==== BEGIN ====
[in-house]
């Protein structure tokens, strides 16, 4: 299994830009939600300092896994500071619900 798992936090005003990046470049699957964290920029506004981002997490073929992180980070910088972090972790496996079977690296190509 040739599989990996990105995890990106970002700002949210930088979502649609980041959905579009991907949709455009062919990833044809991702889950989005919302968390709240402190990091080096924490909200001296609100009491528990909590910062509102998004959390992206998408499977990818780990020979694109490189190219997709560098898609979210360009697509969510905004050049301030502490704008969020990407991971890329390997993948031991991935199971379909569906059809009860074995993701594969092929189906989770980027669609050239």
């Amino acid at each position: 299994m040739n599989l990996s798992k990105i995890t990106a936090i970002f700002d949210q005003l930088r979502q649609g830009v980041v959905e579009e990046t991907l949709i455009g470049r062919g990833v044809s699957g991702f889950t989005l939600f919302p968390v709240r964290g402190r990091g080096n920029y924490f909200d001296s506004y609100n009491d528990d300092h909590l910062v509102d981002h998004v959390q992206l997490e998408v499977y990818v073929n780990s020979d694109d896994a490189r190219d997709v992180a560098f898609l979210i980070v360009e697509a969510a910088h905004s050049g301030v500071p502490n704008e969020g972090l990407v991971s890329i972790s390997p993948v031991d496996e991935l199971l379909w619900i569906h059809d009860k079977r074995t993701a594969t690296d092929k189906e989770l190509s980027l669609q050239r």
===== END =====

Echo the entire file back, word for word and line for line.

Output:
[in-house]
């Protein structure tokens, strides 16, 4: 299994830009939600300092896994500071619900 798992936090005003990046470049699957964290920029506004981002997490073929992180980070910088972090972790496996079977690296190509 040739599989990996990105995890990106970002700002949210930088979502649609980041959905579009991907949709455009062919990833044809991702889950989005919302968390709240402190990091080096924490909200001296609100009491528990909590910062509102998004959390992206998408499977990818780990020979694109490189190219997709560098898609979210360009697509969510905004050049301030502490704008969020990407991971890329390997993948031991991935199971379909569906059809009860074995993701594969092929189906989770980027669609050239």
């Amino acid at each position: 299994m040739n599989l990996s798992k990105i995890t990106a936090i970002f700002d949210q005003l930088r979502q649609g830009v980041v959905e579009e990046t991907l949709i455009g470049r062919g990833v044809s699957g991702f889950t989005l939600f919302p968390v709240r964290g402190r990091g080096n920029y924490f909200d001296s506004y609100n009491d528990d300092h909590l910062v509102d981002h998004v959390q992206l997490e998408v499977y990818v073929n780990s020979d694109d896994a490189r190219d997709v992180a560098f898609l979210i980070v360009e697509a969510a910088h905004s050049g301030v500071p502490n704008e969020g972090l990407v991971s890329i972790s390997p993948v031991d496996e991935l199971l379909w619900i569906h059809d009860k079977r074995t993701a594969t690296d092929k189906e989770l190509s980027l669609q050239r």